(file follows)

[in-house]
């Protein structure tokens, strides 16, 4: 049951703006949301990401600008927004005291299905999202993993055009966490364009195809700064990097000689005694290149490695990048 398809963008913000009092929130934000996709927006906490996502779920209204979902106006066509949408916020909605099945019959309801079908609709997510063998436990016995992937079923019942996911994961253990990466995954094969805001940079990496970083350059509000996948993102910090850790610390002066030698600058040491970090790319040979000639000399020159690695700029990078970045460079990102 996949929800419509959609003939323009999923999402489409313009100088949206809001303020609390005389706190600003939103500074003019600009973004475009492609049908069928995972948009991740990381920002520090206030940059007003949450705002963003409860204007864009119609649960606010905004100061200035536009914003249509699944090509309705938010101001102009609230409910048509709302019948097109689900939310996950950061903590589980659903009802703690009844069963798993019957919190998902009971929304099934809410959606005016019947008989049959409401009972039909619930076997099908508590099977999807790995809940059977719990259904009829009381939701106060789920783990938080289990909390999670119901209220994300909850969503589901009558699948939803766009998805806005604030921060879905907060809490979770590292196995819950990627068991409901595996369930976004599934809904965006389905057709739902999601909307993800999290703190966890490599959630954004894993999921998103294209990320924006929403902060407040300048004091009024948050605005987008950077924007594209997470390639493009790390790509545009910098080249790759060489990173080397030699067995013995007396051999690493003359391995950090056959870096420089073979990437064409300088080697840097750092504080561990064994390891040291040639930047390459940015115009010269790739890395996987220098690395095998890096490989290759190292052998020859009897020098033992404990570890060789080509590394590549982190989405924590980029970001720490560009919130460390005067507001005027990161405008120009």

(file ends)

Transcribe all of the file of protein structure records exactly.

[in-house]
């Protein structure tokens, strides 16, 4: 049951703006949301990401600008927004005291299905999202993993055009966490364009195809700064990097000689005694290149490695990048 398809963008913000009092929130934000996709927006906490996502779920209204979902106006066509949408916020909605099945019959309801079908609709997510063998436990016995992937079923019942996911994961253990990466995954094969805001940079990496970083350059509000996948993102910090850790610390002066030698600058040491970090790319040979000639000399020159690695700029990078970045460079990102 996949929800419509959609003939323009999923999402489409313009100088949206809001303020609390005389706190600003939103500074003019600009973004475009492609049908069928995972948009991740990381920002520090206030940059007003949450705002963003409860204007864009119609649960606010905004100061200035536009914003249509699944090509309705938010101001102009609230409910048509709302019948097109689900939310996950950061903590589980659903009802703690009844069963798993019957919190998902009971929304099934809410959606005016019947008989049959409401009972039909619930076997099908508590099977999807790995809940059977719990259904009829009381939701106060789920783990938080289990909390999670119901209220994300909850969503589901009558699948939803766009998805806005604030921060879905907060809490979770590292196995819950990627068991409901595996369930976004599934809904965006389905057709739902999601909307993800999290703190966890490599959630954004894993999921998103294209990320924006929403902060407040300048004091009024948050605005987008950077924007594209997470390639493009790390790509545009910098080249790759060489990173080397030699067995013995007396051999690493003359391995950090056959870096420089073979990437064409300088080697840097750092504080561990064994390891040291040639930047390459940015115009010269790739890395996987220098690395095998890096490989290759190292052998020859009897020098033992404990570890060789080509590394590549982190989405924590980029970001720490560009919130460390005067507001005027990161405008120009």